At our Annual Bainbridge Island Beach Cleanup this year, a curious event unfolded at Hawley Cove Park. Troops of scouts and their leaders, and staff from Sustainable Bainbridge and Zero Waste Washington, collected all the trash they could find on the beach. They then meticulously separated the trash into over 50 different categories, then carefully weighed and enumerated every piece. It took a solid 3 hours under a heavy sky threatening rain, but the group accomplished what it set out to do- clean the beach AND contribute to a national effort to improve our understanding of marine litter and impacts in our environment!

Zero Waste Washington has been working with the EPA and partner organizations to develop a standardized litter assessment protocol known as the Escaped Trash Assessment Protocol (ETAP). In order to evaluate this protocol and create better federal regulations for litter, we were at Hawley Cove, weighing and photographing litter picked up at this park.  Ours was one of dozens of sites that Zero Waste Washington has evaluated as part of the ETAP effort.

Why? Doing this work enables the partners to build a database that demonstrates harm to water quality. By doing assessments across the state, they can compare apples-to-apples data. For example, they can look at the question of how many cigarette butts are found per square foot in a specific beach area compared to a local park.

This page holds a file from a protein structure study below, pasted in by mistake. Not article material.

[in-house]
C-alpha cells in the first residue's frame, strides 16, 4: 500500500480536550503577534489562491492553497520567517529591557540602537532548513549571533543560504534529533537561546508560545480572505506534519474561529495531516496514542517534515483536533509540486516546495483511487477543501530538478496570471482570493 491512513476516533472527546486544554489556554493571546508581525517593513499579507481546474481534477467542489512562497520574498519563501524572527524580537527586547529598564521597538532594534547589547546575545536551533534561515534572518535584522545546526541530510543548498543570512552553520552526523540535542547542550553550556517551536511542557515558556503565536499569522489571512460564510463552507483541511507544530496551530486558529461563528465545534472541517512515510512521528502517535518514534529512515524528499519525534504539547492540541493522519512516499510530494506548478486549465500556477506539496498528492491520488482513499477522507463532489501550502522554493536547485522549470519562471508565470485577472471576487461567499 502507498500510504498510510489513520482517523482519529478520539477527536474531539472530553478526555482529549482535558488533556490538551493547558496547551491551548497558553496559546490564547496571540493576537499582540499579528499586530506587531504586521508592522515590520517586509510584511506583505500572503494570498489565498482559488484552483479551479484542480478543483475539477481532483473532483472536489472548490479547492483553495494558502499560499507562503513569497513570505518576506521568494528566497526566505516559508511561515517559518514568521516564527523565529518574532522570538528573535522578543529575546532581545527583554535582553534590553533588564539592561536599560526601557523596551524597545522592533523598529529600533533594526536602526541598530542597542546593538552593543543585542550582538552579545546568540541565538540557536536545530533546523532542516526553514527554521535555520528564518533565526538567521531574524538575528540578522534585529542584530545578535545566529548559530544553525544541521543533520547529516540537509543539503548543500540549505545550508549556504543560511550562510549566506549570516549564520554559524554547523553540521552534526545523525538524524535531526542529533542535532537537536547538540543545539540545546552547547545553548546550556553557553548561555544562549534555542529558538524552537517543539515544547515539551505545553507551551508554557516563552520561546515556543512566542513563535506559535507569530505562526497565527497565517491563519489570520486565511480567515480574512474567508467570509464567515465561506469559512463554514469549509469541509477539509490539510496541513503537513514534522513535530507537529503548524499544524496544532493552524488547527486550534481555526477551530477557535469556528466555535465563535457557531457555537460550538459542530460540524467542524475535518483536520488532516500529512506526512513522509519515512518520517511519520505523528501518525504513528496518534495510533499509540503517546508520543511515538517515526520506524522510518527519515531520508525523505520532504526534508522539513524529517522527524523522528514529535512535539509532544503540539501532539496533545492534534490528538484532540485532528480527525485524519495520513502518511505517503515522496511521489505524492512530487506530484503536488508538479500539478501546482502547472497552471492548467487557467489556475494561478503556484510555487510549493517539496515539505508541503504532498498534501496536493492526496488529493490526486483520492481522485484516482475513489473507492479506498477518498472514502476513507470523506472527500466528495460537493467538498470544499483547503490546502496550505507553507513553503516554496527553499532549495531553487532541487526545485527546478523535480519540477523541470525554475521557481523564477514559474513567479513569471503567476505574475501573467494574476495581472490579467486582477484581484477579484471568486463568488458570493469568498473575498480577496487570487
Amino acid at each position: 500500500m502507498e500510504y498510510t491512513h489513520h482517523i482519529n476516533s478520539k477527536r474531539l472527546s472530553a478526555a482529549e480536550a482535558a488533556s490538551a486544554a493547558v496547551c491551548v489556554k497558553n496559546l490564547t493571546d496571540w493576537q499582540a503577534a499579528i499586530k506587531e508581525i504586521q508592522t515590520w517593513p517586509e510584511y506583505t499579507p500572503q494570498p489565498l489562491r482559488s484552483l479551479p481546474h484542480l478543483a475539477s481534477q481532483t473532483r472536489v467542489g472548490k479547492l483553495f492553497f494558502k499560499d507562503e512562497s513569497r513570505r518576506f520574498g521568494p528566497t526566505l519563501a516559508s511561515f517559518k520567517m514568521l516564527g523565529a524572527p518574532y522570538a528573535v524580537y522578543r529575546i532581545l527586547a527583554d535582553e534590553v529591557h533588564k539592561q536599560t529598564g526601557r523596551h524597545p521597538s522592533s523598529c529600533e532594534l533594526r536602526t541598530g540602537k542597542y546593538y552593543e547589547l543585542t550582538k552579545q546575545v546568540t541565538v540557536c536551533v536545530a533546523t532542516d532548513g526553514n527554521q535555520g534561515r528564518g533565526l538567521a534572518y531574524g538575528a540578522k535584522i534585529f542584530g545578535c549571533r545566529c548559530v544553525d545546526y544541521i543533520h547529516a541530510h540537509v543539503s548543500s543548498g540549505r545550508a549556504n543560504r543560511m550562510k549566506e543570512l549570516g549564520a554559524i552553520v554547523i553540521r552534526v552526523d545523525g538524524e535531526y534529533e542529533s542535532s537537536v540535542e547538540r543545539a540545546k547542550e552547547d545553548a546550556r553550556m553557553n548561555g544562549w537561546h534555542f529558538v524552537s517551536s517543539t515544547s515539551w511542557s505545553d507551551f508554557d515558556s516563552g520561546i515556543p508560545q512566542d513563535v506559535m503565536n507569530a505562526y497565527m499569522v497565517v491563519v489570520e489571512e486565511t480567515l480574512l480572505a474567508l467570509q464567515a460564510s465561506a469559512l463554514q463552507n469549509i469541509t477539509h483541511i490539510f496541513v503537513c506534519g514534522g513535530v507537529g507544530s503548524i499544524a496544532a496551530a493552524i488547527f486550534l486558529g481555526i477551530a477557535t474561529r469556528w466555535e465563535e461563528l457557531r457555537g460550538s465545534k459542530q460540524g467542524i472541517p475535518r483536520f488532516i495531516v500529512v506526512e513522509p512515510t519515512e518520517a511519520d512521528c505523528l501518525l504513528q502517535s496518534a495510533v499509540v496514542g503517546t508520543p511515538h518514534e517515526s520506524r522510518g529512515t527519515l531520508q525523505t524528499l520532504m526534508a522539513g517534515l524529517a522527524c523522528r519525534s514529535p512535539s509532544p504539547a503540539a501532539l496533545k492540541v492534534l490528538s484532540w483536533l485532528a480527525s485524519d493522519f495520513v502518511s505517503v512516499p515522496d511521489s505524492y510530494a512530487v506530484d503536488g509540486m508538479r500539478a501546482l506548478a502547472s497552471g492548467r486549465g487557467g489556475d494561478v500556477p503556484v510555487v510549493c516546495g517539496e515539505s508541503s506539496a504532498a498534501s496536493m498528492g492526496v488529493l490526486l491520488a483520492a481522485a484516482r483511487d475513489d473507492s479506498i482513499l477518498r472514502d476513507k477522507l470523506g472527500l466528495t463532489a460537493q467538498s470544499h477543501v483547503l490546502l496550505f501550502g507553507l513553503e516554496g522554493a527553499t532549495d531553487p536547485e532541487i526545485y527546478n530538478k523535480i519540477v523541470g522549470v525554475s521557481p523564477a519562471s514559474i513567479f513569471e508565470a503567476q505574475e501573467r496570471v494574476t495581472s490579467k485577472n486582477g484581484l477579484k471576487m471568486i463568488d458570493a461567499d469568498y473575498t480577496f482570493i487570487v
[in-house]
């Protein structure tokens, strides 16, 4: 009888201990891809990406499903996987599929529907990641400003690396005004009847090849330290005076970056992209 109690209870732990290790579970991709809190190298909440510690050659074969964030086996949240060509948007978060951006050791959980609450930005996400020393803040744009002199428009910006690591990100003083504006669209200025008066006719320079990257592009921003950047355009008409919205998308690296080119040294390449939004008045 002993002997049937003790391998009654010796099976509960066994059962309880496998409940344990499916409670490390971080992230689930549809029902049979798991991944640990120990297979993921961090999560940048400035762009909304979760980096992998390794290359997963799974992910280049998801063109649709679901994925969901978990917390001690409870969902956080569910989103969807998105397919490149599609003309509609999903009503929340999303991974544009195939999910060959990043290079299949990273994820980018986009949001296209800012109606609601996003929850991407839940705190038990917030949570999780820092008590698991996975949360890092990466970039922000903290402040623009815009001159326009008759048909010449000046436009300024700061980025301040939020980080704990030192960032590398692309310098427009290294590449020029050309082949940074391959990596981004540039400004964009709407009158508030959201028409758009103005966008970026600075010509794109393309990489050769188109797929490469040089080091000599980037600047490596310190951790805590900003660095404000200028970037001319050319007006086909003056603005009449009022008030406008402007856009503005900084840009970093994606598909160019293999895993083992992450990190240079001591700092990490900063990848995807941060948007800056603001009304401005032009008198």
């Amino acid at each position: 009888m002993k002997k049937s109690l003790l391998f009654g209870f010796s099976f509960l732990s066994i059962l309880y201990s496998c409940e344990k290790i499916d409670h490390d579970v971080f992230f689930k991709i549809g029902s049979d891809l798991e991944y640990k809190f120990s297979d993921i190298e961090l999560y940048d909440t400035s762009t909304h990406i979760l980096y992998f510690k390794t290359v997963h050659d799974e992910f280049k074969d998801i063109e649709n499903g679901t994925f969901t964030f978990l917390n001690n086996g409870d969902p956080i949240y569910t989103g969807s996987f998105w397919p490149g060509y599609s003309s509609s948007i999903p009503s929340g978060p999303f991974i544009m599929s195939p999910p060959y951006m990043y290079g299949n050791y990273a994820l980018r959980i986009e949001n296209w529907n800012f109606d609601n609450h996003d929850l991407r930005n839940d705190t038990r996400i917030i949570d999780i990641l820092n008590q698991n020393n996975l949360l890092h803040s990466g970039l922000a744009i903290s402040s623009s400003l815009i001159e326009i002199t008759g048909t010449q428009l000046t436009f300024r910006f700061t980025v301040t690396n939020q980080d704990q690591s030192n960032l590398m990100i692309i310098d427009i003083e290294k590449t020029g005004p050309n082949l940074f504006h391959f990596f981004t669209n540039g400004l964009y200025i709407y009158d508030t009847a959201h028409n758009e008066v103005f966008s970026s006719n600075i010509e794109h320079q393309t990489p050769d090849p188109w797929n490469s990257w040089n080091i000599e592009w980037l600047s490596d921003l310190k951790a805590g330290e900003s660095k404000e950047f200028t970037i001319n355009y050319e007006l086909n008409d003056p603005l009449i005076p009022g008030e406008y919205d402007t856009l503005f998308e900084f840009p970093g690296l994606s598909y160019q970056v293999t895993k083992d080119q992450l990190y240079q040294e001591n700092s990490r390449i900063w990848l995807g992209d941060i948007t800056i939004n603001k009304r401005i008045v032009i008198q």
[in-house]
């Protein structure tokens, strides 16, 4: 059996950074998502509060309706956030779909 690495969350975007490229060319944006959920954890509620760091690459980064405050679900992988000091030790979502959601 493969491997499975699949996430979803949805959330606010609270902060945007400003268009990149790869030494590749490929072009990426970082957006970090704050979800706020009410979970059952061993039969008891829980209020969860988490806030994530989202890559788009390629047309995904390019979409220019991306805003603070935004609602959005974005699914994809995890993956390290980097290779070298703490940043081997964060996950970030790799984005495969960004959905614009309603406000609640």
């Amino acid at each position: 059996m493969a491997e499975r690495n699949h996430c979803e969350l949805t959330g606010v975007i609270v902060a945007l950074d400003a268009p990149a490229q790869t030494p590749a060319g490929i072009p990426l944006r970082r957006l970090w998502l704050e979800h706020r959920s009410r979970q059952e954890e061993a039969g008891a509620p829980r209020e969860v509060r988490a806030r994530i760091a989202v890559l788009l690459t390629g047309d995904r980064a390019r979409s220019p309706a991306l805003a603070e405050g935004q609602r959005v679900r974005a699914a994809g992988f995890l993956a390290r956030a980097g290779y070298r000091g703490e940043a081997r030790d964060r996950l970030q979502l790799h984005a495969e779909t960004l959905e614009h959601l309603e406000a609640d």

This one-morning effort produced quite an impressive haul, especially for a beach that many of our volunteers described as “looking pretty clean” when they started- we collected over 1300 items weighing more than 43 kg (see chart at right)!

Gathering these data will help us create a regional report so that we can make the case that plastic litter should be considered a pollutant under the federal Clean Water Act. Making trash officially a pollutant will make it easier to bring funds and resources to the massive problem of trash in our coastal environments.

We are so grateful to the parents and members of troops 1804 and 1496 for their assistance with this project!